As noted by entertainment writer Andrew Ryan in yesterday's Globe and Mail; there was a "Shockingly low ratings start" for George Stroumboulopoulos' new CNN talk show Stroumboulopoulos.

Well, ladies and gentlemen, there is your answer. "Stroumboulopoulos" means nothing as a key-word in the United States of America. Even here in Canada the amiable, if somewhat awkward, host and his magic CBC talk-show George Stroumboulopoulos Tonight (formerly The Hour) consistently draw relatively low ratings. The Canadian Broadcasting Corporation supports their psuedo-star-personality for reasons known only to them.

Stroumboulopoulos premiered on the cable news network this past Sunday night to just 192,000 total U.S. viewers. Less than half that amount was from the all-important 25-54 demographic. (If a poll were taken of that demo I'm sure the vast majority would have no idea who George is.)

Of course, these factors are not indicators of quality, but...

My first reaction, upon hearing months ago that Mr. Strombo was being transplanted to the super news network south of the border, was one of confusion: "Why?... That makes no sense."

In fairness fortunes could change for CNN and their new man when the show moves to its regular Friday at 11 p.m slot. An audience takes time to build; maybe.

The Globe and Mail...
George Stroumboulopoulos’ CNN show off to shockingly low ratings start

Thursday, June 13, 2013


Toronto mayor Rob Ford is a piece of work, for sure. No argument. The fact that he today voted against giving city money to Pride, the Toronto International Film Festival, and the Art Gallery of Ontario, along with other worthy organizations of arts and culture, is no surprise.

This is not the first year he's done this. This time round he had two buddies-in-line: Three blind mice, in total.

Some people have been quoted as being disappointed in the mayor's negative vote. They must realize, and I'm sure they do, that Ford does not understand "art". ("Art Eggleton?")

I feel sorry for the man. His small-minded attitude makes him miss out on what a city like Toronto can offer in expanding and enriching the mind. (Sorry, Rob, the Toronto Maple Leafs do not count... plus the fact that they continually count themselves out.)

The Toronto Sun and its faithful 'readers' will, no doubt, love this latest news of Ford's desire to deny cash to any kind of useless arts organization but we're talking of people who are simpletons, for the most part.

Someone should take Rob Ford to the "Ballet" and introduce him to Stravinsky's "Petrushka"....

The Toronto Star...
Mayor Rob Ford votes against funding Pride, TIFF, symphony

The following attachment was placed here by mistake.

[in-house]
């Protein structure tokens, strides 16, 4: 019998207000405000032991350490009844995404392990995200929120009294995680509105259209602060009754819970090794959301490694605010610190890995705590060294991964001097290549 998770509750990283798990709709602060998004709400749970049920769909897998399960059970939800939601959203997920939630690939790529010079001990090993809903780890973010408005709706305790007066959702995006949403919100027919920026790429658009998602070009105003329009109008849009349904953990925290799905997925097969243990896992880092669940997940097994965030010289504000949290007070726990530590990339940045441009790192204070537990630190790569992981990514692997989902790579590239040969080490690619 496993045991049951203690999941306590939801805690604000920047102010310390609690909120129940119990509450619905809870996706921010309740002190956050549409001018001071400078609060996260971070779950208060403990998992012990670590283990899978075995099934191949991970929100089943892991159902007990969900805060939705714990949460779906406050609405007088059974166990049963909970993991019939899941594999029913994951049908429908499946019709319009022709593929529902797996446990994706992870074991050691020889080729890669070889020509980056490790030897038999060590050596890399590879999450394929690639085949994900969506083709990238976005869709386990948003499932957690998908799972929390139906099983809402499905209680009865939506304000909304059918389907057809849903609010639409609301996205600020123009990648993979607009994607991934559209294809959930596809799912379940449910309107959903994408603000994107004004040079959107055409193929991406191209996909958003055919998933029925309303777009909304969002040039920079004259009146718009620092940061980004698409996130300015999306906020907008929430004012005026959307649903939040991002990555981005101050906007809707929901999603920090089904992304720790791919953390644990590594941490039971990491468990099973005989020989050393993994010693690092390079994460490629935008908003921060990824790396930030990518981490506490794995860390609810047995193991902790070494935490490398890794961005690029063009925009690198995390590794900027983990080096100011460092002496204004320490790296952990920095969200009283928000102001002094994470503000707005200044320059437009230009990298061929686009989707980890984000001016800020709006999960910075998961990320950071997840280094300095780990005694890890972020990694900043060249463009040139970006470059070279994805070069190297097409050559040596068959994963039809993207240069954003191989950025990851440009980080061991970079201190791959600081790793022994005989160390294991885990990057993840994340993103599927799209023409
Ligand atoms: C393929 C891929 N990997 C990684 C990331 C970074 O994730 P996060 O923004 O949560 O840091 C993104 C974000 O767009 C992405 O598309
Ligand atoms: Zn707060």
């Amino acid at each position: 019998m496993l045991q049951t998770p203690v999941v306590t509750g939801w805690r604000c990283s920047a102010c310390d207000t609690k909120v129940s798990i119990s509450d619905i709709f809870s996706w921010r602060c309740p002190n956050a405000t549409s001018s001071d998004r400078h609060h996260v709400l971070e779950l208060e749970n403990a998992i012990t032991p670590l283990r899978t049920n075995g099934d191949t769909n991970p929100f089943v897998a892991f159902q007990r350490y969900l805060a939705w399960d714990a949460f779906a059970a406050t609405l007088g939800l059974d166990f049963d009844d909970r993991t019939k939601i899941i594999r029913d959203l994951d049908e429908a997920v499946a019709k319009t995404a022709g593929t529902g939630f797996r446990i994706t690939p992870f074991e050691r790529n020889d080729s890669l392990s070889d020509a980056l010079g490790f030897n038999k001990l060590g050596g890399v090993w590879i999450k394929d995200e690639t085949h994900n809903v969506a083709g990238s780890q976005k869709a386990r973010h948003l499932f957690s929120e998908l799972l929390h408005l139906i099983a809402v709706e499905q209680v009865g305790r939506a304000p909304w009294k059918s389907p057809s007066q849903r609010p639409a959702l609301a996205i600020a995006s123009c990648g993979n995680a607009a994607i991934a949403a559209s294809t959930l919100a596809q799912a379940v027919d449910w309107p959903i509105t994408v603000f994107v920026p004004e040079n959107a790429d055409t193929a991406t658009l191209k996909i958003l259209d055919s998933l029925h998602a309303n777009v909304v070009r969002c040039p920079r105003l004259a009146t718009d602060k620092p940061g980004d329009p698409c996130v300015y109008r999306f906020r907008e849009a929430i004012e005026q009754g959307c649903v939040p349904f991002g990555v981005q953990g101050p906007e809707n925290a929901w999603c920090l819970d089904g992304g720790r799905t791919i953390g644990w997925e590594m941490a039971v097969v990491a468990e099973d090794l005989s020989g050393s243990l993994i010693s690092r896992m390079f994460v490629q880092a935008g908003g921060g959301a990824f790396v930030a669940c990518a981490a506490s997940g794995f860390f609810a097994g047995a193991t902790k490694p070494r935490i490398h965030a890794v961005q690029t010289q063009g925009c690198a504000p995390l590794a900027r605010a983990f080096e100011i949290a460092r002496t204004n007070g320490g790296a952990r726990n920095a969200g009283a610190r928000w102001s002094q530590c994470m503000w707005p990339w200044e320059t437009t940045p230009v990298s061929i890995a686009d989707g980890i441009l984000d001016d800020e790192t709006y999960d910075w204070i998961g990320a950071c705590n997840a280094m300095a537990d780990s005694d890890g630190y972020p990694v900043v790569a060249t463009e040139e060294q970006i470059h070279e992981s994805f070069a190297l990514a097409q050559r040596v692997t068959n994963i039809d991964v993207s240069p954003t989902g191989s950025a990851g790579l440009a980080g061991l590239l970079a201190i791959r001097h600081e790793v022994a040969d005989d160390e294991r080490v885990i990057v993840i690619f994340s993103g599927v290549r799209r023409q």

Last night I watched "The Slaver Weapon", an episode of the 1973-74 Star Trek animated series. Having not seen this installment since way back, possibly four decades ago, allowed me to approach the material with a more-or-less open mind -- the only contaminating factor would be the name of the show. Last Friday I wrote a prep piece on this episode and my anticipated viewing, here.

There  is no need for me to recount the moments or plotting of the show since that is readily available to the reader by using a few clicks of the mouse, and a little keyboard action. (I did some work for the reader: energize.) This posting is more about my impressions on the episode after seeing almost nothing of the program in years. (It's like having been in a Slaver Stasis Box... maybe.)

I enjoyed "The Slaver Weapon" and, as part of the fallout, I gained a renewed respect for the animated Trek. Science fiction writer Larry Niven wrote the script by adapting his 1967 short story "The Soft Weapon". The advantage in adapting a literary piece for your television series is that you are getting the pick-of-the-litter. In the case of this episode, the jump in quality is unmistakable.

Although, needless to say, the animation by Filmation is very limited the series' ideas still come through, and do so with some style. The original actors do the voices for the beloved characters, which helps the rather static and inanimate faces get the points across without the viewer having to do too much "in-betweening". The backgrounds are at times rich and lovely, a benefit of being able to illustrate anything you want in the inexpensive medium of paint-on-acetate. Due to the very limited budget of a Saturday Morning Cartoon, tricks are used to save on expensive man-hours: in order to conserve on actual animation the producers could let a character's voice-over run the show as the camera slowly panned on a background; and the characters remained still as they talk away.

"The Slaver Weapon" has a few good lines; humour successfully made the leap over from the original series. As any casual fan or viewer could tell you, witty lines are but one of the many hallmarks of Star Trek (the original, not that anyone would think otherwise). In this one, Uhura has a great quip about a particular Kzinti crew-member.

One thing that struck me now that I'm a more-or-less fully-functioning adult person is how adult this episode is in its ideas and richness of story-detail (certainly for a 25 minute episode). The interplay between the arrested starship crew and the renegade Kzinti contains the expected battle-of-wits, and although trapped by the limiting formats of episode length and basic animation, the scenes have some snap. Mr. Spock, Sulu, and Uhura swap technical info and barbs amongst one another, sans subtle facial reactions, but somehow it all works. There is an inherent dryness brought on by the need to tell a fair bit of story in a short time frame, but things move at a clip -- this may be one of the more kiddie-friendly aspects of the animated Star Trek.